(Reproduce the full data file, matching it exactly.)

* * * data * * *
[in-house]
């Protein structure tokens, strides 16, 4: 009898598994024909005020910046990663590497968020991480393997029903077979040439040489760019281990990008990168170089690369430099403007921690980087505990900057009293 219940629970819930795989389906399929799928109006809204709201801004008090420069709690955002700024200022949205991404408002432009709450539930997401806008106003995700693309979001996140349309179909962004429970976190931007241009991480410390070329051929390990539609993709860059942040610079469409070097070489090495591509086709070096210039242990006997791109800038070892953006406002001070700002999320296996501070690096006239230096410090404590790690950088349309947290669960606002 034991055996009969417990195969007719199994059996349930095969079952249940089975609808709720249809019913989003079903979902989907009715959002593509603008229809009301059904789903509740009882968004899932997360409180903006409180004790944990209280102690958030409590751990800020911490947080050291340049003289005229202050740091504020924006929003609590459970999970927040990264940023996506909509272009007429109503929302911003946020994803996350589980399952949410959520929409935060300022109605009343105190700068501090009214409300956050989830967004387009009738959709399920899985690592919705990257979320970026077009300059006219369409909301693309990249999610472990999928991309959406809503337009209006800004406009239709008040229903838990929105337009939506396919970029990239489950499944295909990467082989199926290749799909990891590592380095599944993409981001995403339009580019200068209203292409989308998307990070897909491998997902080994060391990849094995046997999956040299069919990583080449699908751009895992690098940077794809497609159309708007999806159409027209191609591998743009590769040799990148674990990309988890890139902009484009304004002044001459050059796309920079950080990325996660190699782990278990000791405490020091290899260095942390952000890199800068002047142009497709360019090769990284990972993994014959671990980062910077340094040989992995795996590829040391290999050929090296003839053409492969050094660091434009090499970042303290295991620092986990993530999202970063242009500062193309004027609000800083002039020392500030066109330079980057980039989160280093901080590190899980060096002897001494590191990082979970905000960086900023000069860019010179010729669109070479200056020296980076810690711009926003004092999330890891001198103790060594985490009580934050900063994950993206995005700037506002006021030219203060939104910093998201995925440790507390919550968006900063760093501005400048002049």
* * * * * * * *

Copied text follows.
[in-house]
């Protein structure tokens, strides 16, 4: 009898598994024909005020910046990663590497968020991480393997029903077979040439040489760019281990990008990168170089690369430099403007921690980087505990900057009293 219940629970819930795989389906399929799928109006809204709201801004008090420069709690955002700024200022949205991404408002432009709450539930997401806008106003995700693309979001996140349309179909962004429970976190931007241009991480410390070329051929390990539609993709860059942040610079469409070097070489090495591509086709070096210039242990006997791109800038070892953006406002001070700002999320296996501070690096006239230096410090404590790690950088349309947290669960606002 034991055996009969417990195969007719199994059996349930095969079952249940089975609808709720249809019913989003079903979902989907009715959002593509603008229809009301059904789903509740009882968004899932997360409180903006409180004790944990209280102690958030409590751990800020911490947080050291340049003289005229202050740091504020924006929003609590459970999970927040990264940023996506909509272009007429109503929302911003946020994803996350589980399952949410959520929409935060300022109605009343105190700068501090009214409300956050989830967004387009009738959709399920899985690592919705990257979320970026077009300059006219369409909301693309990249999610472990999928991309959406809503337009209006800004406009239709008040229903838990929105337009939506396919970029990239489950499944295909990467082989199926290749799909990891590592380095599944993409981001995403339009580019200068209203292409989308998307990070897909491998997902080994060391990849094995046997999956040299069919990583080449699908751009895992690098940077794809497609159309708007999806159409027209191609591998743009590769040799990148674990990309988890890139902009484009304004002044001459050059796309920079950080990325996660190699782990278990000791405490020091290899260095942390952000890199800068002047142009497709360019090769990284990972993994014959671990980062910077340094040989992995795996590829040391290999050929090296003839053409492969050094660091434009090499970042303290295991620092986990993530999202970063242009500062193309004027609000800083002039020392500030066109330079980057980039989160280093901080590190899980060096002897001494590191990082979970905000960086900023000069860019010179010729669109070479200056020296980076810690711009926003004092999330890891001198103790060594985490009580934050900063994950993206995005700037506002006021030219203060939104910093998201995925440790507390919550968006900063760093501005400048002049």